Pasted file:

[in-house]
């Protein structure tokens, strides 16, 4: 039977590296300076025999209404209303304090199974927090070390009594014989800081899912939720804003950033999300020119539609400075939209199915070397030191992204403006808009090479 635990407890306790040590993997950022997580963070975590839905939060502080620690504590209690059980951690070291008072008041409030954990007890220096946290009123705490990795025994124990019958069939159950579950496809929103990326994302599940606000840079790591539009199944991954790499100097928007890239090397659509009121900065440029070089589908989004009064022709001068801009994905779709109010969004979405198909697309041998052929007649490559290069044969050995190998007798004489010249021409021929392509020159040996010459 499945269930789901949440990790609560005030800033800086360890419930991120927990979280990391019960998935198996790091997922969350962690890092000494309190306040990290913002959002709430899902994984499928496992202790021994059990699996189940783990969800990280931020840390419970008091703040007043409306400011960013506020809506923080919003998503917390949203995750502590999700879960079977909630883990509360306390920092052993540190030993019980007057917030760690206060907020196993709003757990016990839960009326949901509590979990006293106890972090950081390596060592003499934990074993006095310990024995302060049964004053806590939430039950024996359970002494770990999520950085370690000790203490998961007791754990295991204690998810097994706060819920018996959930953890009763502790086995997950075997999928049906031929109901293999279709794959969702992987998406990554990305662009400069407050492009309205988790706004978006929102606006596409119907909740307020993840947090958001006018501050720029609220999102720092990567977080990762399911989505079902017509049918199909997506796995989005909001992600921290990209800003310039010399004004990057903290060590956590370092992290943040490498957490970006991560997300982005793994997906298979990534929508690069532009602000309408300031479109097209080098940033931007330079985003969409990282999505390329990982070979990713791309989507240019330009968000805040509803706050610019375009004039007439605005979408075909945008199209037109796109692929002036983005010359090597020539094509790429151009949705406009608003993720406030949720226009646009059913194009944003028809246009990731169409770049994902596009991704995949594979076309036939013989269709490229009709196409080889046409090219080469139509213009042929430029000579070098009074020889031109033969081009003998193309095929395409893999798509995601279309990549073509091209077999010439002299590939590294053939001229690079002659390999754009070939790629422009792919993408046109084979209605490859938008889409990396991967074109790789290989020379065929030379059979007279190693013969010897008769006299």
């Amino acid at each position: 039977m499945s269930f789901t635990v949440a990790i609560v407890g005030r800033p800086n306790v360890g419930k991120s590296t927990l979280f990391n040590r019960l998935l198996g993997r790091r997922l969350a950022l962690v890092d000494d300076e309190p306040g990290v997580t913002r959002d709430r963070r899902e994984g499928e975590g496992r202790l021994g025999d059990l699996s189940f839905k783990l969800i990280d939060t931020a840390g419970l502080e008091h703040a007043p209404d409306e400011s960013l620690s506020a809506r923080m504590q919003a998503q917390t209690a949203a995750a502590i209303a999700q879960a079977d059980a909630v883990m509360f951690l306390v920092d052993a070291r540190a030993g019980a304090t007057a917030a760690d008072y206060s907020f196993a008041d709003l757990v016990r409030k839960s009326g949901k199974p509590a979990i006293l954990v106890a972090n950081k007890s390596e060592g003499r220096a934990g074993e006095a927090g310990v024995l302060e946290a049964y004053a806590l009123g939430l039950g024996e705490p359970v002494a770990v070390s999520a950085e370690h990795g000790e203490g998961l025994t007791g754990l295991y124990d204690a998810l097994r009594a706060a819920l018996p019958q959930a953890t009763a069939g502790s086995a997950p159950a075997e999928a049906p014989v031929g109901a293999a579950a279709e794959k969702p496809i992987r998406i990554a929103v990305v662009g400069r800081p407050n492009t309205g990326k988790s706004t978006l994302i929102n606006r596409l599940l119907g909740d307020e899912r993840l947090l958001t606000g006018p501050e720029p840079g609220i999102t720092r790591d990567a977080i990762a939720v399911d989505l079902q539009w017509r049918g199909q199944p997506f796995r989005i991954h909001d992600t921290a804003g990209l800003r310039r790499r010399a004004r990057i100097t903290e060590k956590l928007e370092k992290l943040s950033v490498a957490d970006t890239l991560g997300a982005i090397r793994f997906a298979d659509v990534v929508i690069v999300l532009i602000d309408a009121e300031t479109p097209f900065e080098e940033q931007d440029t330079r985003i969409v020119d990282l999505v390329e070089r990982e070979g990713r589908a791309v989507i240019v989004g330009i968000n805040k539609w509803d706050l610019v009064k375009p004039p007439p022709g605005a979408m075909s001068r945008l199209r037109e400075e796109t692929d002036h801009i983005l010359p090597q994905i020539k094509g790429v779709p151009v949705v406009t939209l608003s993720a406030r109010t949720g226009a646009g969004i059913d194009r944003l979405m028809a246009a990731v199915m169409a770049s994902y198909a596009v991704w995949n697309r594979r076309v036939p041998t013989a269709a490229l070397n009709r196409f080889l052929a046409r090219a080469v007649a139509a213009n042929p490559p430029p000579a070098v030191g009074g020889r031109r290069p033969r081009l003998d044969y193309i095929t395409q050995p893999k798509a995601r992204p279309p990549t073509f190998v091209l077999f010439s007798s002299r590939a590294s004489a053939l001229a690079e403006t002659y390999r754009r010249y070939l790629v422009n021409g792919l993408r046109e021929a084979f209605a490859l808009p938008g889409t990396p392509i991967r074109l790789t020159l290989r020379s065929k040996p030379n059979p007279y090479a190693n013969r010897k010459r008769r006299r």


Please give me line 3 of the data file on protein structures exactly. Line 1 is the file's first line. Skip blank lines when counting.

């Amino acid at each position: 039977m499945s269930f789901t635990v949440a990790i609560v407890g005030r800033p800086n306790v360890g419930k991120s590296t927990l979280f990391n040590r019960l998935l198996g993997r790091r997922l969350a950022l962690v890092d000494d300076e309190p306040g990290v997580t913002r959002d709430r963070r899902e994984g499928e975590g496992r202790l021994g025999d059990l699996s189940f839905k783990l969800i990280d939060t931020a840390g419970l502080e008091h703040a007043p209404d409306e400011s960013l620690s506020a809506r923080m504590q919003a998503q917390t209690a949203a995750a502590i209303a999700q879960a079977d059980a909630v883990m509360f951690l306390v920092d052993a070291r540190a030993g019980a304090t007057a917030a760690d008072y206060s907020f196993a008041d709003l757990v016990r409030k839960s009326g949901k199974p509590a979990i006293l954990v106890a972090n950081k007890s390596e060592g003499r220096a934990g074993e006095a927090g310990v024995l302060e946290a049964y004053a806590l009123g939430l039950g024996e705490p359970v002494a770990v070390s999520a950085e370690h990795g000790e203490g998961l025994t007791g754990l295991y124990d204690a998810l097994r009594a706060a819920l018996p019958q959930a953890t009763a069939g502790s086995a997950p159950a075997e999928a049906p014989v031929g109901a293999a579950a279709e794959k969702p496809i992987r998406i990554a929103v990305v662009g400069r800081p407050n492009t309205g990326k988790s706004t978006l994302i929102n606006r596409l599940l119907g909740d307020e899912r993840l947090l958001t606000g006018p501050e720029p840079g609220i999102t720092r790591d990567a977080i990762a939720v399911d989505l079902q539009w017509r049918g199909q199944p997506f796995r989005i991954h909001d992600t921290a804003g990209l800003r310039r790499r010399a004004r990057i100097t903290e060590k956590l928007e370092k992290l943040s950033v490498a957490d970006t890239l991560g997300a982005i090397r793994f997906a298979d659509v990534v929508i690069v999300l532009i602000d309408a009121e300031t479109p097209f900065e080098e940033q931007d440029t330079r985003i969409v020119d990282l999505v390329e070089r990982e070979g990713r589908a791309v989507i240019v989004g330009i968000n805040k539609w509803d706050l610019v009064k375009p004039p007439p022709g605005a979408m075909s001068r945008l199209r037109e400075e796109t692929d002036h801009i983005l010359p090597q994905i020539k094509g790429v779709p151009v949705v406009t939209l608003s993720a406030r109010t949720g226009a646009g969004i059913d194009r944003l979405m028809a246009a990731v199915m169409a770049s994902y198909a596009v991704w995949n697309r594979r076309v036939p041998t013989a269709a490229l070397n009709r196409f080889l052929a046409r090219a080469v007649a139509a213009n042929p490559p430029p000579a070098v030191g009074g020889r031109r290069p033969r081009l003998d044969y193309i095929t395409q050995p893999k798509a995601r992204p279309p990549t073509f190998v091209l077999f010439s007798s002299r590939a590294s004489a053939l001229a690079e403006t002659y390999r754009r010249y070939l790629v422009n021409g792919l993408r046109e021929a084979f209605a490859l808009p938008g889409t990396p392509i991967r074109l790789t020159l290989r020379s065929k040996p030379n059979p007279y090479a190693n013969r010897k010459r008769r006299r």